Easy!” I thought and signed in.

Tag 1 - Feuerwehr The first day start­ed with a total mess at the office and I just had time to do a snap­shot of a fire engine that I ran through Light­room to give it some kind of a light­ing set­up and col­or retuche. This snap­shot should some­what accom­pa­ny me for the rest of the week.
Tag 2 - Kicker The sec­ond day I had some more time. I thought it would be a good idea to grab the fire engine again (hon­est­ly I had the “great” idea of adding the fire engine to all of the remain­ing 41 pho­tos) and see, where I could place it to get a nice shot. Final­ly I came around our kick­er where I tried sev­er­al per­spec­tives before I came up with the final shot. It again ran through Light­room for bet­ter light­ing and col­ors. This was the first one I real­ly liked.
Tag 3 - Notorious Day three I had my cam­era and the fire engine with me when I went for lunch. I had the idea of putting the fire engine in front of a real car to uti­lize the dif­fer­ence in size for a good per­spec­tive. Long sto­ry short: it didn’t work out. I had to come up with anoth­er pic­ture set­up. I tried sev­er­al shots at the bistro I had lunch at. None of theme real­ly con­vinced me. But again some Light­room touch up did the trick.
Tag 4 - Lonely Speaker Day four. Busy at the office and not a sin­gle idea on what to shoot. I final­ly shot the fire engine on my notebook’s key­board and let Light­room do the rest.
Tag 5 - Hero On day five I want­ed to wait for the evening to take a pic­ture on my way home or at home. At home I tried sev­er­al still life setups using vas­es, can­dle­hold­ers and stuff like that. I also tried sev­er­al dif­fer­ent persepc­tives on the fire engine crawl­ing on the floor or stand­ing on a lad­der. It all looked some­what odd or even bor­ing. Final­ly I placed the fire engine on top of our din­ner table’s lamp. It is an alloy ring with frost­ed glas on top and bot­tom so the light shines in both direc­tions. That gave the fire engine a real­ly nice look. Light­ing is every­thing! Only small dig­i­tal enhance­ments need­ed this day.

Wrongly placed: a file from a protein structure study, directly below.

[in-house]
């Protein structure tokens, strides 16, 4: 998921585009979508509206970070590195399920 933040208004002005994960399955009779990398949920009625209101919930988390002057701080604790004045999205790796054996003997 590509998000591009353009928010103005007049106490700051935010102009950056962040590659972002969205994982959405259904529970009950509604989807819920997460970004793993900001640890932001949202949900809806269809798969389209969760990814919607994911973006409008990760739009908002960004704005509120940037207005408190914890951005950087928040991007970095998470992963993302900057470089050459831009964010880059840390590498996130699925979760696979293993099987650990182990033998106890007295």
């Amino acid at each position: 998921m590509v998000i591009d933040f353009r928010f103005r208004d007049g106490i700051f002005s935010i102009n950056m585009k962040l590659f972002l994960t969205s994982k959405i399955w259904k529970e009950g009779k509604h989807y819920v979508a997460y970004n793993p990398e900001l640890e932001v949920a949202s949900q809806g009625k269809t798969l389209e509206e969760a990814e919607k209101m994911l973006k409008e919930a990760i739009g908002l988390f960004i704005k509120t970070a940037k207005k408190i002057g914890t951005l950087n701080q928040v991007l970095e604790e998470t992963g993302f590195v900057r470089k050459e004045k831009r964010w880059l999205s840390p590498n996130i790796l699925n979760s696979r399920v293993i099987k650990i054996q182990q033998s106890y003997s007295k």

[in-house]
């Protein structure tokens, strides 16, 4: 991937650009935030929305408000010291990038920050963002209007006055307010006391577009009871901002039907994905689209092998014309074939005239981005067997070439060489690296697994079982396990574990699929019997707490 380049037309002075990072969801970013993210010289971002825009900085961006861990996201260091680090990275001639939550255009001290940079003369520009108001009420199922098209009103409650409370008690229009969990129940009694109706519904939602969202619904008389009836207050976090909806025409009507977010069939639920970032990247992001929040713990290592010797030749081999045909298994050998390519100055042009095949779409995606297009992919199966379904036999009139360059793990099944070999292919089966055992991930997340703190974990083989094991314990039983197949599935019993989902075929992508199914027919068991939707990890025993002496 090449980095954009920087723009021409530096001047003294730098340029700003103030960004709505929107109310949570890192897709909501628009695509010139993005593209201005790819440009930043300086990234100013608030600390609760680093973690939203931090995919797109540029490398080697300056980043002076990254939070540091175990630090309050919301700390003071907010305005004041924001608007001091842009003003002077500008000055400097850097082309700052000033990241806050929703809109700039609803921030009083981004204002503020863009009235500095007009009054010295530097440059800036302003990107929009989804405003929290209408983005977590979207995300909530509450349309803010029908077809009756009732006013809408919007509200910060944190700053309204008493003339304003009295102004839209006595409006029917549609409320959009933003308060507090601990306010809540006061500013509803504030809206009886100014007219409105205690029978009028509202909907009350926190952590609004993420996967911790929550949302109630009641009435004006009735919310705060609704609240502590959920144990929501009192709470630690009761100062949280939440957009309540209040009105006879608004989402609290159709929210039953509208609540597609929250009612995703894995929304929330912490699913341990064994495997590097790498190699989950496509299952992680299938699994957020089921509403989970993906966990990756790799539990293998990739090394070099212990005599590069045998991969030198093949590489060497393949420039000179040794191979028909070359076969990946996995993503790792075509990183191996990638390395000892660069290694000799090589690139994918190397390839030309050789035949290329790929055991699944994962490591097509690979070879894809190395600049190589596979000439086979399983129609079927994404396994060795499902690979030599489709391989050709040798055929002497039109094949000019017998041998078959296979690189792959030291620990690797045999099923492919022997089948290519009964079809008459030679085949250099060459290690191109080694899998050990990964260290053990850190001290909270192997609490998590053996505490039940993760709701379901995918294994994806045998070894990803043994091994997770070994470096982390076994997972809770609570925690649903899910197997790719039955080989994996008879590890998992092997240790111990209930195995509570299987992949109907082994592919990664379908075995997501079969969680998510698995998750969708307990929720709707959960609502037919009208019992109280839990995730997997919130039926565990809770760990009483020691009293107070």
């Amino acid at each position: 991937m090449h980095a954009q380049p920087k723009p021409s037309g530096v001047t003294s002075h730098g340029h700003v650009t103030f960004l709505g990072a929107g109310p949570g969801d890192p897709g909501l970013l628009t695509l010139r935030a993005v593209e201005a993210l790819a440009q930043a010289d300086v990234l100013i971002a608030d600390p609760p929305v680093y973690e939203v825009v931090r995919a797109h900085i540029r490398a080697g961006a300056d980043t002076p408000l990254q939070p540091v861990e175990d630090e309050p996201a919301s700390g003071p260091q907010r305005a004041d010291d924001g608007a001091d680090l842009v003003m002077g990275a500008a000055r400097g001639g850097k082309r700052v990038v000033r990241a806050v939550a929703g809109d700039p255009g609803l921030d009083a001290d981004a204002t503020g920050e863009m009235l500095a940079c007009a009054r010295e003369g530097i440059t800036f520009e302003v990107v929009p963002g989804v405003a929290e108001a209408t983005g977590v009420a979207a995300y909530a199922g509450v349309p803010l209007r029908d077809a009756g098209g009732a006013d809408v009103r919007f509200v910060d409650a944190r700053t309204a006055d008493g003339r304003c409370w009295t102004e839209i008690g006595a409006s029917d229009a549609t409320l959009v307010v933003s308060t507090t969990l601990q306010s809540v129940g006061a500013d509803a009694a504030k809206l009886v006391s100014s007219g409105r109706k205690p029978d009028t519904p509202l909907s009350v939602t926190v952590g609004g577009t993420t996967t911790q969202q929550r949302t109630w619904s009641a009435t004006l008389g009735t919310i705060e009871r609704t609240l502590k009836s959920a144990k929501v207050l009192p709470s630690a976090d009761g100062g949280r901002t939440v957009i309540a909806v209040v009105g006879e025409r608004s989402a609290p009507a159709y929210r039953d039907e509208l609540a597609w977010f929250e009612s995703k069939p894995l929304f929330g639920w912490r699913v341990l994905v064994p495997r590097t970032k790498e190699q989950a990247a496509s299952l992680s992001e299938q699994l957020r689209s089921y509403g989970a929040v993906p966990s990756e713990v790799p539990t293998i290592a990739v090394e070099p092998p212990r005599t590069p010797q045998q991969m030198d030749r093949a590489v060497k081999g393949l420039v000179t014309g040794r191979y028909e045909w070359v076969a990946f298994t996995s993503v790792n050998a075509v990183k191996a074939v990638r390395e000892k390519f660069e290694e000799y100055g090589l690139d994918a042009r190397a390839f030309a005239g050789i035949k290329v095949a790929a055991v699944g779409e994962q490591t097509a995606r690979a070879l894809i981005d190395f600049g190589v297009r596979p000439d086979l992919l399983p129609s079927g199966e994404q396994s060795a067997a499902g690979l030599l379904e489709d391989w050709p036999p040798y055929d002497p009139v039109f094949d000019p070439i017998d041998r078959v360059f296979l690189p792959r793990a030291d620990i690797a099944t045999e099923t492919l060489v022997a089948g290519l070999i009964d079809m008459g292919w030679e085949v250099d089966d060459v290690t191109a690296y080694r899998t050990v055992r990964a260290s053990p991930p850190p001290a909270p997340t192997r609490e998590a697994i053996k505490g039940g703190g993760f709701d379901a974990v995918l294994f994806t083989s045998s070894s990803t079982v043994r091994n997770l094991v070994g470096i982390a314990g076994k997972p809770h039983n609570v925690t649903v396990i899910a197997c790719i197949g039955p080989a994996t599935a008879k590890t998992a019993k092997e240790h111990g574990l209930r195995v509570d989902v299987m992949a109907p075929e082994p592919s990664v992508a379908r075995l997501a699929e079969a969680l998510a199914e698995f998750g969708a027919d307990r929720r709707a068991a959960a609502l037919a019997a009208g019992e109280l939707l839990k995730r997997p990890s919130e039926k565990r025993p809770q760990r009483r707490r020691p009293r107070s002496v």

Tag 6 - Disco Sat­ur­day, day six. Await­ing guests on Sun­day I had to pre­pare din­ner. Some time after 8 p.m. I final­ly man­aged to start shoot­ing. This day I want­ed to play around with light­ing a lit­tle bit more. So two pock­et torch­es were a must. And also a boom­box that has some blue lights to its sides should be placed on the pic­ture. I tried around in com­plete dark­ness using a tri­pod and self release. On the camera’s dis­play it looked great, espe­cial­ly the blue light (I usu­al­ly hate all those gad­gets with blue lights, but this time it helped). Sad­ly enough it looked poor when viewed on the screen. I start­ed all over and found a blue plas­tic trash can. The fire engine looked nice inside with the two torch­es light­ing the can from the out­side. Light­room and a radi­al blur did the rest.
Tag 7 - Essen ist fertig Sun­day, day sev­en. While cook­ing the din­ner we chat­ted about the 42 days project and came up with a sim­ple still life set­up in the kitchen. Nice and easy. And definit­ly the last shot with the fire engine in it!

What I learned from this first week is that it is real­ly hard to come up with new ideas every day. And that it is even hard­er to inte­grate the same item on every pho­to. But the most impor­tant learn­ing was that even this kind of work is much eas­i­er with peo­ple around brain­storm­ing togeth­er.